Pax in Scrabble Dictionary

What does pax mean? Is pax a Scrabble word?

How many points in Scrabble is pax worth? pax how many points in Words With Friends? What does pax mean? Get all these answers on this page.

Scrabble® and Words with Friends® points for pax

See how to calculate how many points for pax.

Is pax a Scrabble word?

Yes. The word pax is a Scrabble US word. The word pax is worth 12 points in Scrabble:

P3A1X8

Is pax a Scrabble UK word?

Yes. The word pax is a Scrabble UK word and has 12 points:

P3A1X8

Is pax a Words With Friends word?

Yes. The word pax is a Words With Friends word. The word pax is worth 13 points in Words With Friends (WWF):

P4A1X8

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Valid words made from Pax

You can make 3 words from 'pax' in our Scrabble US and Canada dictionary.


3 letters words from 'pax'

PAX 12 

2 letters words from 'pax'

AX 9PA 4

All 3 letters words made out of pax

pax apx pxa xpa axp xap

Note: these 'words' (valid or invalid) are all the permutations of the word pax. These words are obtained by scrambling the letters in pax.

Definitions and meaning of pax

pax

Pronunciation

  • enPR: păks, IPA(key): /pæks/
  • Homophone: packs

Etymology 1

Borrowed from Latin pax (peace). See peace. As school slang, originally used at Winchester College, Hampshire in the United Kingdom.

Noun

pax

  1. (Christianity) A painted, stamped or carved tablet with a representation of Christ or the Virgin Mary, which was kissed by the priest during the Mass ("kiss of peace") and then passed to other officiating clergy and the congregation to be kissed. See also osculatory.
  2. (Britain, dated, school slang) Friendship; truce.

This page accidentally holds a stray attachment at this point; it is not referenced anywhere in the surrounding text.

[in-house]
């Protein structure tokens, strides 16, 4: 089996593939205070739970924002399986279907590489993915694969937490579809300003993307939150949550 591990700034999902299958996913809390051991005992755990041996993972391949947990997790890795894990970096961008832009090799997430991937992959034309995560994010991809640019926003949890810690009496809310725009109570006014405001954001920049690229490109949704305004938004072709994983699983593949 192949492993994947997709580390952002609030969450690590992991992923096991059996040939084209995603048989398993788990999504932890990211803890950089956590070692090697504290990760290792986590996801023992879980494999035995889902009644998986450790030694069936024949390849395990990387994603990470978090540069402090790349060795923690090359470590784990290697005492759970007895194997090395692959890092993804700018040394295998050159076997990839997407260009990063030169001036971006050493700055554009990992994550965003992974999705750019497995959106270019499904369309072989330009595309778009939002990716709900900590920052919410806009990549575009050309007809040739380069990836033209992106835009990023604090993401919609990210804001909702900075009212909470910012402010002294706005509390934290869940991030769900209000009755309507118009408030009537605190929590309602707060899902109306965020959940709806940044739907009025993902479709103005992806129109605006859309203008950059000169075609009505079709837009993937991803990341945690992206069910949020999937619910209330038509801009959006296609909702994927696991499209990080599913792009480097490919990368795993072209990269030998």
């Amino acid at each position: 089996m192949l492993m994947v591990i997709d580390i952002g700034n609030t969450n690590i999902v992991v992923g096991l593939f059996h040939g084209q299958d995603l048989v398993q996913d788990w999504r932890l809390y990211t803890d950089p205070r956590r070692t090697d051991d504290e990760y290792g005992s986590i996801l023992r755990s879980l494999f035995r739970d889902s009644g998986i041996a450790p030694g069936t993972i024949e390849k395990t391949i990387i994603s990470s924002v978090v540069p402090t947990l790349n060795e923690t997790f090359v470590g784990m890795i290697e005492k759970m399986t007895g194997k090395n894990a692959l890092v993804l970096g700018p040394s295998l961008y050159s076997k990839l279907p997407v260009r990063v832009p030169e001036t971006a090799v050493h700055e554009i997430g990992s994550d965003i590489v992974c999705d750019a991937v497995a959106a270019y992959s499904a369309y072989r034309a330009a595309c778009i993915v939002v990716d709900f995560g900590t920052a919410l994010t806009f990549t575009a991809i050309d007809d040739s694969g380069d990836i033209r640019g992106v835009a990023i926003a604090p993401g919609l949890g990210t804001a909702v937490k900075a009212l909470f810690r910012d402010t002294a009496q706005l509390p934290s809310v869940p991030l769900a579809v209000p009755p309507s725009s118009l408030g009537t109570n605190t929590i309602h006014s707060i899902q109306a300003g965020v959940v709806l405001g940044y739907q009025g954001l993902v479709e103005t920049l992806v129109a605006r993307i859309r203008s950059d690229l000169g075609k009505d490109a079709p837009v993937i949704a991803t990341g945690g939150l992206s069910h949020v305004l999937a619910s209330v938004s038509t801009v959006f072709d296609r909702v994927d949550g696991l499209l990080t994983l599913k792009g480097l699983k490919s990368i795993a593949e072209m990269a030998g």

to make pax with someone
    to be good pax (i.e. good friends)
  3. (Christianity) The kiss of peace.
  4. (Christianity) A crucifix, a tablet with the image of Christ on the cross upon it, or a reliquary.

Interjection

pax

  1. (Britain, dated, school slang) A cry for peace or truce in children's games.
Translations

Etymology 2

Abbreviation of passenger. X is an abbreviation marker as in DX, TX and canx.

Noun

pax (plural pax)

  1. (informal, usually in the plural) A passenger; passengers.
  2. (informal, usually in the plural, by extension, hospitality industry) A guest (at an event or function).
Translations

Anagrams

  • AXP, XAP

Latin

Etymology

From Proto-Italic *pāks, Proto-Indo-European *péh₂ḱ-s (peace), from the root *peh₂ḱ- (to join, to attach).

Pronunciation

  • (Classical) IPA(key): /paːks/
  • (Ecclesiastical) IPA(key): /paks/

Noun

pāx f (genitive pācis); third declension

  1. peace
  2. (poetic) rest, quiet, ease
  3. (transferred sense) grace (esp. from the gods)
  4. (transferred sense) leave, good leave (permission)
  5. (ecclesiastical) peace, harmony

Declension

Third-declension noun.

Derived terms

Related terms

  • pacō
  • pacīscor
  • compecīscor
  • compectum
  • pācō

Descendants

Interjection

pāx

  1. silence! be silent! hush!
    • c. 254-184 BCE, Plautus, Miles Gloriosus, 3.1.213
      Pax! Abi!
      Hush! Be off!
    • c. 195-159 BCE, Publius Terentius Afer, Heauton Timorumenos, 2.3.49
      Capillus passus, prolixus, circum caput reiectus negligenter; pax.
      Her hair was loose, long, and thrown back negligently about her temples. Do you hold your peace.
    • c. 254-184 BCE, Plautus, Trinummus, 4.2.46
      Pax, id est nomen mihi; hoc cottidianus.
      Hush, that's my name; my everyday name.

References

  • pax in Charlton T. Lewis and Charles Short (1879) A Latin Dictionary, Oxford: Clarendon Press
  • pax in Charlton T. Lewis (1891) An Elementary Latin Dictionary, New York: Harper & Brothers
  • pax in Charles du Fresne du Cange’s Glossarium Mediæ et Infimæ Latinitatis (augmented edition, 1883–1887)
  • pax in Gaffiot, Félix (1934) Dictionnaire Illustré Latin-Français, Hachette
  • Carl Meissner; Henry William Auden (1894) Latin Phrase-Book[1], London: Macmillan and Co.
  • pax in Harry Thurston Peck, editor (1898) Harper's Dictionary of Classical Antiquities, New York: Harper & Brothers
  • pax in William Smith, editor (1848) A Dictionary of Greek Biography and Mythology, London: John Murray

Swedish

Etymology

Since 1880 from Latin pāx (peace).

Pronunciation

  • IPA(key): /paks/
  • Homophone: packs

Interjection

pax

  1. (children’s language) dibs (to claim a stake to something); used as a noun with the verbs “get, receive” and ha “have”, or as a verb; att paxa.
    Pax för soffan! - “I have (first) dibs on the sofa!”
    Jag fick pax på framsätet! - “I got dibs on shotgun!”
    Jag har paxat fåtöljen - I "have dibbed" the armchair

Synonyms

  • tjing

Source: wiktionary.org
  • (Latin) peace, a truce.
    (source: Collins Scrabble Dictionary)